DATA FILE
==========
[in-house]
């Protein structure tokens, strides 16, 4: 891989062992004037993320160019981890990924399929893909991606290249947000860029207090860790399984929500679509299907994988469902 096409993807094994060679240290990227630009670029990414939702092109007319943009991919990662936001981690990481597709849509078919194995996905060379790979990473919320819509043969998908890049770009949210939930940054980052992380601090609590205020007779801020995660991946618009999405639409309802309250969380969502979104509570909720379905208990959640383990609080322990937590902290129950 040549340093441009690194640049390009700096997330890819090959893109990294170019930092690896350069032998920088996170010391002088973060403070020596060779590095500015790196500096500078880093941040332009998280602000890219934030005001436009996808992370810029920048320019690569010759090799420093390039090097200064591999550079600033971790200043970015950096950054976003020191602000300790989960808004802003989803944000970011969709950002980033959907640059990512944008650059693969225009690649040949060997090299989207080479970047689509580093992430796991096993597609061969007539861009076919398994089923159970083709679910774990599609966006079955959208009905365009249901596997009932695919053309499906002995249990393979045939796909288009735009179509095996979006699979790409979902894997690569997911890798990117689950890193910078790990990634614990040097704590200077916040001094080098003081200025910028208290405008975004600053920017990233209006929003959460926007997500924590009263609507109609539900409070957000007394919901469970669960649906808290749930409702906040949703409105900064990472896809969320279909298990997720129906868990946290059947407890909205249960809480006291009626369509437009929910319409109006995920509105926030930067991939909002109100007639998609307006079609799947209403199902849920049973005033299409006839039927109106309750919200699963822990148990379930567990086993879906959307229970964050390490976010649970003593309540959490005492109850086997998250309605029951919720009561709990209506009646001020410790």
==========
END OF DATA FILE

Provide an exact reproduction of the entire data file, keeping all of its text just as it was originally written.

[in-house]
């Protein structure tokens, strides 16, 4: 891989062992004037993320160019981890990924399929893909991606290249947000860029207090860790399984929500679509299907994988469902 096409993807094994060679240290990227630009670029990414939702092109007319943009991919990662936001981690990481597709849509078919194995996905060379790979990473919320819509043969998908890049770009949210939930940054980052992380601090609590205020007779801020995660991946618009999405639409309802309250969380969502979104509570909720379905208990959640383990609080322990937590902290129950 040549340093441009690194640049390009700096997330890819090959893109990294170019930092690896350069032998920088996170010391002088973060403070020596060779590095500015790196500096500078880093941040332009998280602000890219934030005001436009996808992370810029920048320019690569010759090799420093390039090097200064591999550079600033971790200043970015950096950054976003020191602000300790989960808004802003989803944000970011969709950002980033959907640059990512944008650059693969225009690649040949060997090299989207080479970047689509580093992430796991096993597609061969007539861009076919398994089923159970083709679910774990599609966006079955959208009905365009249901596997009932695919053309499906002995249990393979045939796909288009735009179509095996979006699979790409979902894997690569997911890798990117689950890193910078790990990634614990040097704590200077916040001094080098003081200025910028208290405008975004600053920017990233209006929003959460926007997500924590009263609507109609539900409070957000007394919901469970669960649906808290749930409702906040949703409105900064990472896809969320279909298990997720129906868990946290059947407890909205249960809480006291009626369509437009929910319409109006995920509105926030930067991939909002109100007639998609307006079609799947209403199902849920049973005033299409006839039927109106309750919200699963822990148990379930567990086993879906959307229970964050390490976010649970003593309540959490005492109850086997998250309605029951919720009561709990209506009646001020410790």